You may have to make apologies for not attending things. At the moment that’s no big deal because nobody’s attending anything! But you know, there could be could be parties or events, or those kinds of things.

If you’re running a business it’ss really hungry beast – and the business has to come first. You will need to let people know that the time that you’re spending on your fledgling business is actually really precious time.

Alongside the planning – planning out your activities planning out your week, your month, your year – is the need to identify how much time you’ve got to spend on these things.

Planning and time are intertwined. They co-exist with each other. So you need to get them them really working in tandem so as not to feel overwhelmed.

I think that’s the crucial thing. And as I said to a friend of mine, last week, if you think about the fable of the tortoise and the hare, it’s not always the people that are fastest or do the most, that actually get to the finish line first.

Slow and steady wins the race just as much. So don’t feel that if things aren’t happening mega fast, that you’re failing in some way. If things are moving forward slowly, that’s just as good. Don’t beat yourself up about that.

3. Test and Measure

The third thing is Testing and Measuring.

You have a really brilliant opportunity as a side hustle owner to market research your idea while you have (and I’ll put that into inverted commas) the luxury of a salary coming into your bank account.

With most people who are running a business full time, they’ll put an idea out there, they’ll put product product or service out there and, while the thing is live, they’ll have to be testing and measuring it to know how successful is it with the customer?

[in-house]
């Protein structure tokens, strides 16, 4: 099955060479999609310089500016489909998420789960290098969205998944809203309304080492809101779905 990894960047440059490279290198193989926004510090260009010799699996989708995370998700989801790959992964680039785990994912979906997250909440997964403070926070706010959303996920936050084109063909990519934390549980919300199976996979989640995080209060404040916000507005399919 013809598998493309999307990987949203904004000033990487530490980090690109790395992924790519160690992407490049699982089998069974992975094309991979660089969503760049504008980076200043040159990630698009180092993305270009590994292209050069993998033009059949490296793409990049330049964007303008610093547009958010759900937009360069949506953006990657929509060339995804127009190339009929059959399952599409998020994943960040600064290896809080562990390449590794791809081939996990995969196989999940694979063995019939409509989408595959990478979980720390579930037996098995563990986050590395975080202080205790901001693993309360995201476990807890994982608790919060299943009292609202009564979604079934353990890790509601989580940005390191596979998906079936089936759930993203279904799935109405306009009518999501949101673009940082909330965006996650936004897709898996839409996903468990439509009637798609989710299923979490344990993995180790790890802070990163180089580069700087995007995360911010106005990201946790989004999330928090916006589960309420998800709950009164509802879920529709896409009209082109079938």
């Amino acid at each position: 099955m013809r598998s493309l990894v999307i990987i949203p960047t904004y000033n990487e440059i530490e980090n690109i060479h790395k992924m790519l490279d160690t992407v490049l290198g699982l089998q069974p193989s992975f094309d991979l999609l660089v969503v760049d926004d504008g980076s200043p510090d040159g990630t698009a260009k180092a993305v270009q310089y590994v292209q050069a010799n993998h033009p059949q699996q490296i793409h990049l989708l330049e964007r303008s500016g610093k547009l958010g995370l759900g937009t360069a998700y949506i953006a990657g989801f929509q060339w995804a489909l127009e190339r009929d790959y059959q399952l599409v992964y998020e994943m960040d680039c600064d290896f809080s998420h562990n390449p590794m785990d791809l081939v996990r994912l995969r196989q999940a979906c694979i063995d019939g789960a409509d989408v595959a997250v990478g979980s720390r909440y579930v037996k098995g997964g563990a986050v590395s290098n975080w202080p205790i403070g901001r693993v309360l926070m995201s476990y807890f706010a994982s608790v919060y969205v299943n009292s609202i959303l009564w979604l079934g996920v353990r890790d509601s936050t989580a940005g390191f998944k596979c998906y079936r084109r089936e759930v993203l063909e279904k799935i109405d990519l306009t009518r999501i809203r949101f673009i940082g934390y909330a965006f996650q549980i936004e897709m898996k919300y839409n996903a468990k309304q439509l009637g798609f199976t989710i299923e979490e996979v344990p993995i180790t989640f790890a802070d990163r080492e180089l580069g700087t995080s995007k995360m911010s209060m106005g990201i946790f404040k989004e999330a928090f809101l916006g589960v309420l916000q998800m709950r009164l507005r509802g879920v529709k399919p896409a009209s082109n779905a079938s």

How popular is it? Are they selling enough of them? Are they charging the right price for them.?

If you’re running a business full time and you’re doing this testing and measuring, it could be that you’re actually losing money while you’re doing this.

If you’re in the situation of running a side hustle, where you’ve got the regular money coming in – money that’s paying the bills – you can afford to be quite inventive and creative with what your offer is out to your potential customer base, and use the time to do that testing and measuring.

This emans, when it comes to the point where you are ready to actually say goodbye to full time employment, you have road tested everything, you know what works, you know it works with the people that you want it to work with.

You are in a far less risky place than somebody who hasn’t got the cushion of the employment sitting behind them.

I think it’s really brave – starting a business. And I think the opportunity you get in terms of starting a side hustle is absolutely fantastic.

You can start something, you can get the practice and the experiencing, while still having the benefits of a salary coming through to you. It can be ‘the thing’ that allows you to create a business that will see you through once you said goodbye to the employment side of things.

I wish everybody every success and massively happy side hustling experience.

I hope you found that useful and interesting.

If you have any questions about starting a side hustle, or how to make your current side hustle a bit more ‘buoyant’ – a bit more successful – please don’t hesitate to get in contact.

My name is Kathy Ennis and you’ve been listening to The Micro Pod.